Still, contrary to what many people believe, the Obergefell decision did not resolve all the issues facing same-sex couples--especially those with children.
A recent Tennessee decision is a case in point. On Friday, June 24, 2016, a Knox County judge ruled that a same-sex spouse did not have parental rights or obligations to a child born to her spouse during the marriage. That same judge would never issue the same ruling if the couple were heterosexual.
The couple in this case used assisted reproductive technology to have their child. Sabrina and Erica Witt were married in 2014. Tennessee did not recognize their marriage. The couple decided to start a family and Sabrina gave birth to the child in 2015. When Sabrina filed for divorce her lawyer argued that Erica has no parental rights or obligations because Tennessee law uses the terms "husband" and "wife" in the artificial insemination statute.
The case is on appeal but other states have similar cases pending. The other states also fell into the category of nonrecognition states before the Obergefell decision.
What many in the LGBT community fail to understand is our families remain at risk because of animosity directed against us. Many lawyers also fail to understand the pitfalls facing same-sex couples and their families. Litigation is expensive and appealing a bad decision adds to those expenses.
Lesbian and gay male couples who have children or plan to have them need to take specific steps to protect the rights and obligations of both parents. That includes shared parenting agreements and second parent or stepparent adoptions. No couple should rely on the "well, heterosexual couples don't have to do this." That may be true but the LGBT experience is different.
Consider: in few situations will both parents be biologically or genetically related to the child. Couples use assisted reproductive technology, surrogacy and donors (known and unknown) to have a child. When only one intended parent contributes genetic material the other intended parent is an outlier. Some states have a rebuttable marital presumption that recognizes children born during a marriage to be the child of both spouses. That presumption is rebuttable and lacking a genetic or biological connection to the child is a surefire way of rebutting that presumption.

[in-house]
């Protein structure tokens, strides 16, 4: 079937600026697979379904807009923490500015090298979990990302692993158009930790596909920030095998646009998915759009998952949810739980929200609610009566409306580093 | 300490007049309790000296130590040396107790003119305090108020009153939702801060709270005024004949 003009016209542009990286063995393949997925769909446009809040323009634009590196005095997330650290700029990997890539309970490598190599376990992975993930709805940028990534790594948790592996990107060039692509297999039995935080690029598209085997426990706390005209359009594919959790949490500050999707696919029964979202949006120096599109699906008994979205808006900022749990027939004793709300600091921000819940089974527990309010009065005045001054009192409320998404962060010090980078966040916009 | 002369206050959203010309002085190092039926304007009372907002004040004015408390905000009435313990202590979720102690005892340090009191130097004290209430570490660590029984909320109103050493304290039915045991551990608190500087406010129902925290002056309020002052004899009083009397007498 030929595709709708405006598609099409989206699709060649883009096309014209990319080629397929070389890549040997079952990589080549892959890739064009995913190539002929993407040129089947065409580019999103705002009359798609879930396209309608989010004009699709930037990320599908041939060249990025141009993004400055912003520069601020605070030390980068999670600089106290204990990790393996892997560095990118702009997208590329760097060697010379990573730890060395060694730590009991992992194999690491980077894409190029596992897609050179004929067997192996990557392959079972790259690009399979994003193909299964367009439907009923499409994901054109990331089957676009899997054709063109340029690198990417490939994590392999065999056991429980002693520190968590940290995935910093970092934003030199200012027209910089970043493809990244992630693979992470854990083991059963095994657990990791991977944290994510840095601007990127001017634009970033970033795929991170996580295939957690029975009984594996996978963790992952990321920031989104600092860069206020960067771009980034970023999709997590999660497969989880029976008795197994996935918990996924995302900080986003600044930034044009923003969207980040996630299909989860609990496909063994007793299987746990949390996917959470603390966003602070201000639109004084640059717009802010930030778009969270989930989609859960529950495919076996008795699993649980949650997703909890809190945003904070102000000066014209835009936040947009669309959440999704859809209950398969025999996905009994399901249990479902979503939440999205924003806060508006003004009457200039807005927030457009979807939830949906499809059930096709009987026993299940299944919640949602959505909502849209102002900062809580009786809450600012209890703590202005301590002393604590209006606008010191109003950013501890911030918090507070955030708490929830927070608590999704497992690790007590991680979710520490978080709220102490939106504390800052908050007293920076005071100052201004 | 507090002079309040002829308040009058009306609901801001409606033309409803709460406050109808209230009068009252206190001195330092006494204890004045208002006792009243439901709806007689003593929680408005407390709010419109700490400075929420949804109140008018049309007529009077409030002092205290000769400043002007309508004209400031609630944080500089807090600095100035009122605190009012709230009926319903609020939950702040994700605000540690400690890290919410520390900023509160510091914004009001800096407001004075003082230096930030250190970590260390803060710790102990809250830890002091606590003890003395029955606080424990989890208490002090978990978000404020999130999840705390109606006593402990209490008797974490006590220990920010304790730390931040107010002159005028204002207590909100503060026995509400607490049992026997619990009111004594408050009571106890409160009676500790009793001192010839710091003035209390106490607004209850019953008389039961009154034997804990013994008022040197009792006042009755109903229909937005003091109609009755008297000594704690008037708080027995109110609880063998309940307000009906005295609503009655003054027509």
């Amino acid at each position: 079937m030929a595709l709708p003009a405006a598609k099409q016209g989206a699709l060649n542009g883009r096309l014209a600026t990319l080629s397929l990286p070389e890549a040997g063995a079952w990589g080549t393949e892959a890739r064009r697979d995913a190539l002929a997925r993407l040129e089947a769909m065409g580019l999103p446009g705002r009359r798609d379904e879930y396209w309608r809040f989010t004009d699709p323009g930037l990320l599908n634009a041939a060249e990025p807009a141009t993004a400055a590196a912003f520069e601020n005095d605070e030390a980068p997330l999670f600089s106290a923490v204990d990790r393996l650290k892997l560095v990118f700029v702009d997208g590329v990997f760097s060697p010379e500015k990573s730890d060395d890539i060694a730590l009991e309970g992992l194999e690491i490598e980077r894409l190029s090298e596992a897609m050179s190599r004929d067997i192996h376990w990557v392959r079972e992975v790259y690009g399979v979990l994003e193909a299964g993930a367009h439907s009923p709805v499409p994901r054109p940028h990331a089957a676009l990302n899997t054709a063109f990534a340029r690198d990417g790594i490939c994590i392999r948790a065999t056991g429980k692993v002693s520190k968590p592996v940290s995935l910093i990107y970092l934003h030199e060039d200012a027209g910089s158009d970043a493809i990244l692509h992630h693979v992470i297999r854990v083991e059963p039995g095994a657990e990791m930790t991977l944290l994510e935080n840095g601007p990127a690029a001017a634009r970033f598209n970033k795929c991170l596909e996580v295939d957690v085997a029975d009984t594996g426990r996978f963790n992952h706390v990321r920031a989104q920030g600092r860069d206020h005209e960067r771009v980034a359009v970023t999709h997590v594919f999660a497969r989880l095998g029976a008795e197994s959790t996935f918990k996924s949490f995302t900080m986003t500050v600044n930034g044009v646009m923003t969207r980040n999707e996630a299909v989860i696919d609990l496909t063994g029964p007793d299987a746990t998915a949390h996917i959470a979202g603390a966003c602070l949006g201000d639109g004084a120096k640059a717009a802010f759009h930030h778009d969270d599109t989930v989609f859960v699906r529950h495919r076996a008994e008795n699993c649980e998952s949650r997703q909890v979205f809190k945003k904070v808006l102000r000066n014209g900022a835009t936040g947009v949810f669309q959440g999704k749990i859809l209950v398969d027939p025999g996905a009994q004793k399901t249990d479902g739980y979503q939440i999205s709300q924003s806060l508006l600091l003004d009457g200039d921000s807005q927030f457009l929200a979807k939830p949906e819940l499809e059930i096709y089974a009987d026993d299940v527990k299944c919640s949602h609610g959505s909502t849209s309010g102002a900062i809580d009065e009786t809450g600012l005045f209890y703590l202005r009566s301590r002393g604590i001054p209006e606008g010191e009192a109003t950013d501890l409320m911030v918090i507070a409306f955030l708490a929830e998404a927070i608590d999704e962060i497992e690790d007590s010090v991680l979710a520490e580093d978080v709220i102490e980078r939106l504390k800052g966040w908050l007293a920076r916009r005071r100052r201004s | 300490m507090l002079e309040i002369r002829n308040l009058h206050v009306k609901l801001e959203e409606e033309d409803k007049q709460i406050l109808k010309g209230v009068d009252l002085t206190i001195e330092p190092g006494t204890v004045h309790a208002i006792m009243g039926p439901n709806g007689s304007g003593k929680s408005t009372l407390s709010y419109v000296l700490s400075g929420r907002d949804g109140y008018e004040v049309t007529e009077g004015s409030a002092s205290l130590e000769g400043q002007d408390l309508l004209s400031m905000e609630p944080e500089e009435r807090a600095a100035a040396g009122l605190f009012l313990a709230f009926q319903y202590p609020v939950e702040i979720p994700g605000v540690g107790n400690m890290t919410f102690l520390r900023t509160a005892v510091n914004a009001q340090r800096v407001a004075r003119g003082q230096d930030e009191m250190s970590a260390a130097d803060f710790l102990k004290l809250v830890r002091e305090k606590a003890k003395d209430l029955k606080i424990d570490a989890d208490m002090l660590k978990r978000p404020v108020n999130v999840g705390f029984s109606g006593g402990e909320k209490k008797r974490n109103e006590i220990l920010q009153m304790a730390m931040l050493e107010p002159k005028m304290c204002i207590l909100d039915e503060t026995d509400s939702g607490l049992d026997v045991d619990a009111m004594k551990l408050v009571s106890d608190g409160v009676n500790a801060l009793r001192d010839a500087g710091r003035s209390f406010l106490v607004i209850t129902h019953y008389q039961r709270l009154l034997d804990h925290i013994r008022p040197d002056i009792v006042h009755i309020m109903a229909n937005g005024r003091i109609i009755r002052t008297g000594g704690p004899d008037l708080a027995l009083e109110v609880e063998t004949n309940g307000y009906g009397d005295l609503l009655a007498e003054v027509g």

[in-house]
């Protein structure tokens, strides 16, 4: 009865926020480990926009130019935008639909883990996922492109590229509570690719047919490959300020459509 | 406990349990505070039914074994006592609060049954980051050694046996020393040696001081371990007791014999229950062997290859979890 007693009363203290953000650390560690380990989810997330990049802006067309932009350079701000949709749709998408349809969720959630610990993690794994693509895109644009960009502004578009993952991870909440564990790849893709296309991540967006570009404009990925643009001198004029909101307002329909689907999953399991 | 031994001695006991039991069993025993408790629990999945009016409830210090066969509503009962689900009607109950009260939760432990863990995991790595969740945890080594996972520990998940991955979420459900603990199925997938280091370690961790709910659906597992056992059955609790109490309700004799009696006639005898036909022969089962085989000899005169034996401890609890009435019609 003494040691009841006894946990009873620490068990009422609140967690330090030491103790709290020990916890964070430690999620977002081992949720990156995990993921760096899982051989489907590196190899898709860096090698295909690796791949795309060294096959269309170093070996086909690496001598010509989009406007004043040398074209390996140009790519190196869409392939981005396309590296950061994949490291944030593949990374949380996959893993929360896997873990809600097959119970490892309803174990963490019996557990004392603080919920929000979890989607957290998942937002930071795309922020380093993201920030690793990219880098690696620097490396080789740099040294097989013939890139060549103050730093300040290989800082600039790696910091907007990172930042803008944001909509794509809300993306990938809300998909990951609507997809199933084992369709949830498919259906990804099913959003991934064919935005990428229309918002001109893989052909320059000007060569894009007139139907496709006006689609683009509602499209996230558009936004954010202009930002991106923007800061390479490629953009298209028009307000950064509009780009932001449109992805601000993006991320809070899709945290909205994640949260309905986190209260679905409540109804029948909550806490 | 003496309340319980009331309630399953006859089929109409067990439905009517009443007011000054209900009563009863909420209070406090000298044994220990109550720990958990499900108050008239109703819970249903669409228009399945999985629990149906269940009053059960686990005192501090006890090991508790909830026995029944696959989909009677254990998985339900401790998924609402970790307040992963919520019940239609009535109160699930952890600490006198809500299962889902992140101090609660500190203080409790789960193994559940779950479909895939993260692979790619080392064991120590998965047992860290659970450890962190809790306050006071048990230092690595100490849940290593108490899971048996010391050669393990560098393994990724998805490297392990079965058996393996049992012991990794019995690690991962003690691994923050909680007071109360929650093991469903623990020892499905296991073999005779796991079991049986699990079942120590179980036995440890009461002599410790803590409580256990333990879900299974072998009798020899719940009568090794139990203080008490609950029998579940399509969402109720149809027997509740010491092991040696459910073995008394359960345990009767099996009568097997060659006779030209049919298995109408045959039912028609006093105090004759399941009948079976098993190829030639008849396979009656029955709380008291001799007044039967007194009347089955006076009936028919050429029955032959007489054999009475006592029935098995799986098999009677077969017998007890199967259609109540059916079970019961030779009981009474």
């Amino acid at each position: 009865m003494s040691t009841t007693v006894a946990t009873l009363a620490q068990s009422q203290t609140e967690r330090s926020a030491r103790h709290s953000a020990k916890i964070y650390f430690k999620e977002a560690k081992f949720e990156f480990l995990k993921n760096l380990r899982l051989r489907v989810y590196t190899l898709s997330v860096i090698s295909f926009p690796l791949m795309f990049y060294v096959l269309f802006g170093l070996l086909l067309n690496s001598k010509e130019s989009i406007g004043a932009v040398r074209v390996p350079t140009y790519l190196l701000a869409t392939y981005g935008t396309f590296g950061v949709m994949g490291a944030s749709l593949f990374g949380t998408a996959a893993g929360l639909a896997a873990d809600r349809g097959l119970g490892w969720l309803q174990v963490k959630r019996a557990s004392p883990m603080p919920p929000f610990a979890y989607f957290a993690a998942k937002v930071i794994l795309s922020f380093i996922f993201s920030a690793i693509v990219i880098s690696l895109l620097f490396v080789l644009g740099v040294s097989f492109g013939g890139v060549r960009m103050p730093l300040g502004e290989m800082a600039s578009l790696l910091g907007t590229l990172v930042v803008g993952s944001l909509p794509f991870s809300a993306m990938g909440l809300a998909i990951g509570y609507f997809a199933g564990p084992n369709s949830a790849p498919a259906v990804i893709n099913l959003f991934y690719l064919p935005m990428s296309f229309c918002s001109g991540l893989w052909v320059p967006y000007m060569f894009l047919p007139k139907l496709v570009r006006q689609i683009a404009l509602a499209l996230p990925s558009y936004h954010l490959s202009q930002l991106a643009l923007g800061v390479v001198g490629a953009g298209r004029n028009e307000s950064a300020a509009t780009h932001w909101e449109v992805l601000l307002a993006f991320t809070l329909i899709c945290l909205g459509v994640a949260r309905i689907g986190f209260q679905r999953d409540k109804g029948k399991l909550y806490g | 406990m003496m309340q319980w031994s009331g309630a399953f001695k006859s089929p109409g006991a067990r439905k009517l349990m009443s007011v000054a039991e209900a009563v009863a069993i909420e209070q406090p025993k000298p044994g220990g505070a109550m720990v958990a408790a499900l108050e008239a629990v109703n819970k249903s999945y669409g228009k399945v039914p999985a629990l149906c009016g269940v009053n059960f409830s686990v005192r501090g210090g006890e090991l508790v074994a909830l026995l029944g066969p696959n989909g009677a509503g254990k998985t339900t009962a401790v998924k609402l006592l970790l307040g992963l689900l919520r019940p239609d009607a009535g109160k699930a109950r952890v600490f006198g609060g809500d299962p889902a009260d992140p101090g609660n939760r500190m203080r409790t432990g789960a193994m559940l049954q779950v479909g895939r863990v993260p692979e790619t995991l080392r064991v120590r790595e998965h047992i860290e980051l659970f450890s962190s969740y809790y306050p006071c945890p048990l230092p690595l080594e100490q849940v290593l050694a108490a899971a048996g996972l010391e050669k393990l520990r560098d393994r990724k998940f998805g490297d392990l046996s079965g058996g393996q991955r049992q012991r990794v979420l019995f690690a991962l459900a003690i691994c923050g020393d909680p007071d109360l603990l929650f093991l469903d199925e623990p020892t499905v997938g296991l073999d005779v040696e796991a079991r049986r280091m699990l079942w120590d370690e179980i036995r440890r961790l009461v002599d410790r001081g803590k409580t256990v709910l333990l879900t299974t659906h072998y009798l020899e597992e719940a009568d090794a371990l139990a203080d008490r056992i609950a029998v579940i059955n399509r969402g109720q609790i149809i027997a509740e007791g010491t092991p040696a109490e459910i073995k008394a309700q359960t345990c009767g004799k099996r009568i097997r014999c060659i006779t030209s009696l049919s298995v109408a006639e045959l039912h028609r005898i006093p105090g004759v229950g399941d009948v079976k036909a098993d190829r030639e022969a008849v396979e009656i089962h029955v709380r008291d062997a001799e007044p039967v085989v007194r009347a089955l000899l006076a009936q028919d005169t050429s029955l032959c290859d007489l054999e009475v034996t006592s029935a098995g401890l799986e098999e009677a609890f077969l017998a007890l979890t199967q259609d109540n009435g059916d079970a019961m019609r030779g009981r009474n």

Couples need to consult a lawyer - whether they are married or not - when starting a family. Do not take anything for granted. And, if there is a divorce or separation--think of the impact on the child being denied the love and attention of both parents. Kids do not choose their parents; the adults start the process. It would be nice if the children were put first but that does not happen. The adults fight and the kids pay the price.
The worst part of these custody disputes is that lawyers, like the one representing Sabrina Witt, make anti-gay and anti-family arguments. With marriage equality in place, laws that with gender restrictive language like "husband" and "wife" must be interpreted to mean "spouse." It is a gender-neutral term that will apply to heterosexual and same-sex couples. Unfortunately, we continue to see passive-aggressive behavior from the bench and the bar because of opposition to marriage equality.
Taking steps to validate the rights of the biological and non-biological parent is essential. And, perhaps it won't take a Supreme Court decision to ensure equal rights for all families.